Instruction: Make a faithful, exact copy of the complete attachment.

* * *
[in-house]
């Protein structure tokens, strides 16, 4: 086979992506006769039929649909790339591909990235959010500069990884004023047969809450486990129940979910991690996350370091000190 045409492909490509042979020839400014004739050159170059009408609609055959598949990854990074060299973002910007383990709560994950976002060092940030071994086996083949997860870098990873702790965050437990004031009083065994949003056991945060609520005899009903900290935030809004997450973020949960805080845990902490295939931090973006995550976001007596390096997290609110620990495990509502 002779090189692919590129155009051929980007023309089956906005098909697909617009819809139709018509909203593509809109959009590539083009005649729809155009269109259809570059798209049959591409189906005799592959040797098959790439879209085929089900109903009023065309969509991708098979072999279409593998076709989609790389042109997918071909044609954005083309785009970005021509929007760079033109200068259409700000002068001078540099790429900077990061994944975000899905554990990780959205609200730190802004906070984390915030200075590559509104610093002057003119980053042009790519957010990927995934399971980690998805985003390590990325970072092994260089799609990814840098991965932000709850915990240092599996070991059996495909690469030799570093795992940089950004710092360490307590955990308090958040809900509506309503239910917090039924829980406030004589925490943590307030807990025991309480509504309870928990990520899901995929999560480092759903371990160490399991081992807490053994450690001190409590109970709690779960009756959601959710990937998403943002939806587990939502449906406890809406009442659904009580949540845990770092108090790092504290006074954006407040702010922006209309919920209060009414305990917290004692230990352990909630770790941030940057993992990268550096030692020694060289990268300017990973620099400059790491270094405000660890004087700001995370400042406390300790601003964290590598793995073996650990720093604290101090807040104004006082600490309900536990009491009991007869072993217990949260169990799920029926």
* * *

[in-house]
């Protein structure tokens, strides 16, 4: 086979992506006769039929649909790339591909990235959010500069990884004023047969809450486990129940979910991690996350370091000190 045409492909490509042979020839400014004739050159170059009408609609055959598949990854990074060299973002910007383990709560994950976002060092940030071994086996083949997860870098990873702790965050437990004031009083065994949003056991945060609520005899009903900290935030809004997450973020949960805080845990902490295939931090973006995550976001007596390096997290609110620990495990509502 002779090189692919590129155009051929980007023309089956906005098909697909617009819809139709018509909203593509809109959009590539083009005649729809155009269109259809570059798209049959591409189906005799592959040797098959790439879209085929089900109903009023065309969509991708098979072999279409593998076709989609790389042109997918071909044609954005083309785009970005021509929007760079033109200068259409700000002068001078540099790429900077990061994944975000899905554990990780959205609200730190802004906070984390915030200075590559509104610093002057003119980053042009790519957010990927995934399971980690998805985003390590990325970072092994260089799609990814840098991965932000709850915990240092599996070991059996495909690469030799570093795992940089950004710092360490307590955990308090958040809900509506309503239910917090039924829980406030004589925490943590307030807990025991309480509504309870928990990520899901995929999560480092759903371990160490399991081992807490053994450690001190409590109970709690779960009756959601959710990937998403943002939806587990939502449906406890809406009442659904009580949540845990770092108090790092504290006074954006407040702010922006209309919920209060009414305990917290004692230990352990909630770790941030940057993992990268550096030692020694060289990268300017990973620099400059790491270094405000660890004087700001995370400042406390300790601003964290590598793995073996650990720093604290101090807040104004006082600490309900536990009491009991007869072993217990949260169990799920029926």